How have they been affected by inflation?

The rising cost of goods and fuel in France has had a knock-on effect on the cost of travel and holidays, with inflation hitting the prices of petrol, flights and even trains.

The majority of French people (60%) plan to go on vacation this summer, according to a Consumer Science & Analysis study for Cofidis, about the same percentage as in 2019.

However, with inflation rising more than 5% in a year, holidaymakers are tightening their belts, with 64% saying they plan to lower their budget. On average, vacationers plan to spend €1,641, which is €124 less than they said in 2019.

Read more: Inflation in France is expected to reach 6.8% by the end of 2022

Transportation

Transportation costs were the most affected.

Despite the discount of 18 cents per liter still in force, the price of diesel is up by 35.2% and that of gasoline by 24.2%.

Read more: Who will benefit from France’s new fuel aid for low-income drivers?

Train tickets are 12.1% more expensive, domestic flights 11.9% and international flights 22.2%, according to INSEE figures.

Sandra Hoibian, director of the lifestyle research body of the Research Center for the Study and Observation of Living Conditions (Crédoc) said: “The biggest holiday spend in France is on transport .

“Presumably there will be more travel closer to home and people will limit the number of places they go on vacation, in order to reduce their travel.”

Rail operator SNCF denies that its ticket prices have increased, although it uses a different method of calculation than INSEE. He also admitted that his costs could increase until 2023.

The rising cost of jet fuel has also forced airlines to pass on some rising costs to consumers.

It comes as the motorway company Vinci Autoroutes announced that from July 14 to September 15, it would reduce its rates by 10% to TOLL tolls this summer for people who top up their Ulys e-badge with holiday vouchers (holiday vouchers).

This measure was designed to help drivers manage rising costs while on the move.

In France, 4.5 million people receive holiday vouchers. These people can spend up to €250 on motorway tolls, for a maximum reduction of €25.

Lodging

The cost of hotels, motels and inns increased by 17.4%, INSEE said, while organized group travel, tours and cruises also increased by 23.8%. On the other hand, the cost of holiday villages, rural lodges and campsites fell by 1%.

Prices have soared, especially compared to last year, as 2021 saw record lows.

Laurent Duc, president of the hotel branch of the Union des métiers et des industries de l’hôtellerie (Umih), said: “In May 2021, we were emerging from a crisis where there were no customers, and our prices were rock bottom. at the lowest.

The rise in the cost of housing is also explained by the rise in energy prices.

Read more: France at risk of energy shortages and rationing, minister says

The majority of people in France who have booked holiday accommodation have turned to rental houses or apartments, lodges, bed and breakfasts or campsites, according to INSEE data, despite the price of rentals holidays which increased by 7.2% over the year.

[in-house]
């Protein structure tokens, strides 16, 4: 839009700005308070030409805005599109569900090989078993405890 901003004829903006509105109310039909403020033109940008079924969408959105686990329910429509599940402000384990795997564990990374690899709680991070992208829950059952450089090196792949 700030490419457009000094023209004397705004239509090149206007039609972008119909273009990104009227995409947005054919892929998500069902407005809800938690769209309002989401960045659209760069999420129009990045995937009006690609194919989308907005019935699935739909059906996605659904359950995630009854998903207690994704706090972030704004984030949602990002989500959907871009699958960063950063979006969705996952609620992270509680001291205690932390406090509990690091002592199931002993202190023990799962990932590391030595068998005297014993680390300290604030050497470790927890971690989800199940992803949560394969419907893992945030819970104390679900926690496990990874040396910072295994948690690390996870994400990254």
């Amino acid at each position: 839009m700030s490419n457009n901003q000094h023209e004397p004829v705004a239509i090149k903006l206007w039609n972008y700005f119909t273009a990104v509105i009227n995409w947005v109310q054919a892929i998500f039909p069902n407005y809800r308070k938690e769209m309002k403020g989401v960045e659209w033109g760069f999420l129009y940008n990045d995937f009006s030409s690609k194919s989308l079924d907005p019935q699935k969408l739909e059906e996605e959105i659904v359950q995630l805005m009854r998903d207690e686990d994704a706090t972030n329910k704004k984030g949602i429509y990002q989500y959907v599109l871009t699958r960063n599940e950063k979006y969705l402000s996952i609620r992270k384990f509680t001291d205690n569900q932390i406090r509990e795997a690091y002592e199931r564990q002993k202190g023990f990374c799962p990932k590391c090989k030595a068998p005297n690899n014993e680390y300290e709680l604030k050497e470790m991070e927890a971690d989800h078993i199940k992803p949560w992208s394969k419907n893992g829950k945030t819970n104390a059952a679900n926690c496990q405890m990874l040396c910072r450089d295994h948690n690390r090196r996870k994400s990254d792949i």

However, the prices of campsites have “not really increased”, Nicolas Dayot, president of the National Federation of Outdoor Hotels, told FranceInfo.

He said the industry expects to have one of the best summer seasons in “camping history.” He explained: “Compared to June 2021, we are seeing 21% more bookings in 2022. We should be heading for a record summer.”

People are also more likely to stay with friends, or a second home, rather than hotels or the like.

Ms Hoibian, from Crédoc, said: “It is not a new phenomenon, but it has been reinforced due to the health crisis.”

Leisure and excursions

Inflation seems to have had less of an effect on the cost of leisure outings, such as museums, gardens and zoos. The figures show that the cost increased by 1.8% on average between May 2021 and May 2022.

The cost of concerts, theater and cinemas even fell by 0.8%, remaining relatively stable.

The cost of meals in restaurants or cafes increased by 4.3% over the same period. This is largely due to the rising cost of raw materials and products, including meat, grains and vegetables, partly due to the war in Ukraine.

Hubert Jan, president of the food department of Umih, said: “Rising prices is the only way to absorb these price increases. Restaurant owners need to be able to explain to customers why the menu has increased [in price].”

As a result, many vacationers plan to eat less in restaurants during their break. The CSA poll found that 56% were looking to cut back on restaurant spending, while 42% wanted to cut back on leisure spending.

Ms Hoibian said: “Holidaymakers will of course want to find ways to have a good time without spending too much. But they’re likely to take fewer days first or stay closer to home, so they can stay relaxed and not feel too frustrated when they’re actually on vacation.

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